Tuesday, April 10, 2012

Boy’s Eye View

This post is the second in a series about the distinct Greek communities of Mariupol, a region and oblast in eastern Ukraine, near the Sea of Azoz. Special thanks to Yangnecheer family and Galina and Carrina.

Under bright blue skies, the fruit trees were flourishing with bright red cherries. As we ambled the lanes of the Greek village of Sartana, we admired the tidy, brightly colored houses, fence rows and thriving kitchen gardens we passed. Chatting idly with a friend in English, we heard a friendly little “hello” from behind a cloud of green leaves. Following this welcoming voice, we met the charming 11-year-old Vova. Vova lives in Sartana with his sister, Irina (21), her husband, Alexander (25), and their children, little Tatiana (1) and Varvara (2.5).
The family was hanging laundry in the patio, as we strolled by. Alexander told us that he is from a Greek family and has lived in Sartana his whole life. He said that, during the harvesting months, the family spends much of their summer tending the garden and preserving the food they grow for the winter months.
With a shy smile and generous nature, Vova, gave us a tour of their garden. They raise cucumbers, potatoes, beets, cabbages (two rotations), onions, squashes, eggplants, carrots and an array of herbs, including parsley, chervil (!) and dill.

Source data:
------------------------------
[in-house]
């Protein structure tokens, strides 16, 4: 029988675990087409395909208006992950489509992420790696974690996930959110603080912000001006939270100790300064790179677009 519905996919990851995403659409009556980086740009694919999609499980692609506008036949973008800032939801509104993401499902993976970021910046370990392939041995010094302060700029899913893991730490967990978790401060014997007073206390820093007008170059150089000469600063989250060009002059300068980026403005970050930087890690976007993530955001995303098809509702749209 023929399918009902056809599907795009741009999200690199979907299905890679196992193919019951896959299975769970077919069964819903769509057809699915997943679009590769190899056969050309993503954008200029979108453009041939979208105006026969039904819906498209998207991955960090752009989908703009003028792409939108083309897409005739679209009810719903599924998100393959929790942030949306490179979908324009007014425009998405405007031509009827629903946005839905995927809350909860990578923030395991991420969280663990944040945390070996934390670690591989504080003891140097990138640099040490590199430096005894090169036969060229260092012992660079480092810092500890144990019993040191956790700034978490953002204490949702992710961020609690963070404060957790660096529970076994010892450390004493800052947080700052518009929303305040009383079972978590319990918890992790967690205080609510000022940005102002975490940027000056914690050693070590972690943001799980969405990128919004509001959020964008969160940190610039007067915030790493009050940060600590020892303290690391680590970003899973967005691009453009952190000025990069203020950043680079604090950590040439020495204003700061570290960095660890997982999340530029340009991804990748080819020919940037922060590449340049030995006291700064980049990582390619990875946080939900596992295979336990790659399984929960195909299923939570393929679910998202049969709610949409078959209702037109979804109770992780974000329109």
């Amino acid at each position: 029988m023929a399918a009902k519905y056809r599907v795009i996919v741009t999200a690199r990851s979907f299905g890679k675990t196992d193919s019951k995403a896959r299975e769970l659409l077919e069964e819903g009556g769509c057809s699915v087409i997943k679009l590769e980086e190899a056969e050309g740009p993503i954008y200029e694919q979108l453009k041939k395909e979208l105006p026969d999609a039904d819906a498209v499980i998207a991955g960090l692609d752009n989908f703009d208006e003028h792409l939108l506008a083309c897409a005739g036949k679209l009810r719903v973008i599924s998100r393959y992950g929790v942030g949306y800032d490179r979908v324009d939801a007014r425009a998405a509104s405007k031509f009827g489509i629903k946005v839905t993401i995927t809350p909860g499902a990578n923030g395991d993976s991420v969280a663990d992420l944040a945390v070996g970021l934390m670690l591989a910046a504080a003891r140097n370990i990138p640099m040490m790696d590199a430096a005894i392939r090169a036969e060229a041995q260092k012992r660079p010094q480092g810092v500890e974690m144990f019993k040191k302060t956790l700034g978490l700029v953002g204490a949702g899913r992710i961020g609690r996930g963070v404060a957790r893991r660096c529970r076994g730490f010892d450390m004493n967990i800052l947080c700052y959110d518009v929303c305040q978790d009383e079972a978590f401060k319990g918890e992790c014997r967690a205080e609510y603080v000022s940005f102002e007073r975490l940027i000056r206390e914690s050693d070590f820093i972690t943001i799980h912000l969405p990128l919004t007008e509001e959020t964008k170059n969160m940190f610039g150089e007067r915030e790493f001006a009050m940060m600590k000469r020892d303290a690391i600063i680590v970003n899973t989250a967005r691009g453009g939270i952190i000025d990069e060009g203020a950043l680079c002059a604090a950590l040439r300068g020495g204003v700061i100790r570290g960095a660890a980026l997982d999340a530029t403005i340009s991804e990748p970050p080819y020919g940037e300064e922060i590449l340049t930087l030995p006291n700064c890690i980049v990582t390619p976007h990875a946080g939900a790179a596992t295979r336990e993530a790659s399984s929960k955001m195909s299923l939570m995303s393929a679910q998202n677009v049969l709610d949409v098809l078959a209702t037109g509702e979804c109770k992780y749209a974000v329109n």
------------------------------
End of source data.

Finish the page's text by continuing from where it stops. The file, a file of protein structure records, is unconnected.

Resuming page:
Walnut and cherry trees line one end of the garden, the other flanked with bushes of raspberries, gooseberries and currents. Grapevines lace the fence between their patio and garden, where jars were set out for ongoing preservation of the summer’s bounty. Just the day before, the family had made raspberry jam and pickles.
As we explored the garden, Vova picked the perfect gooseberries, passing them to me to enjoy and occasionally popping one into his own mouth too. He described the progress of each vegetable in the garden, thoughtfully describing the desired growing conditions of each plant with impressive insight.

He expressed concern about the season’s meager harvest of apricots and apples. “Last year, people kept all the honey for themselves. So, this year, there are not so many bees. There are not enough to pollinate all the fruit trees.” “But” he said smiling, “this year has been pretty good for berries” he explained. “The raspberries are much sweeter than last year.”

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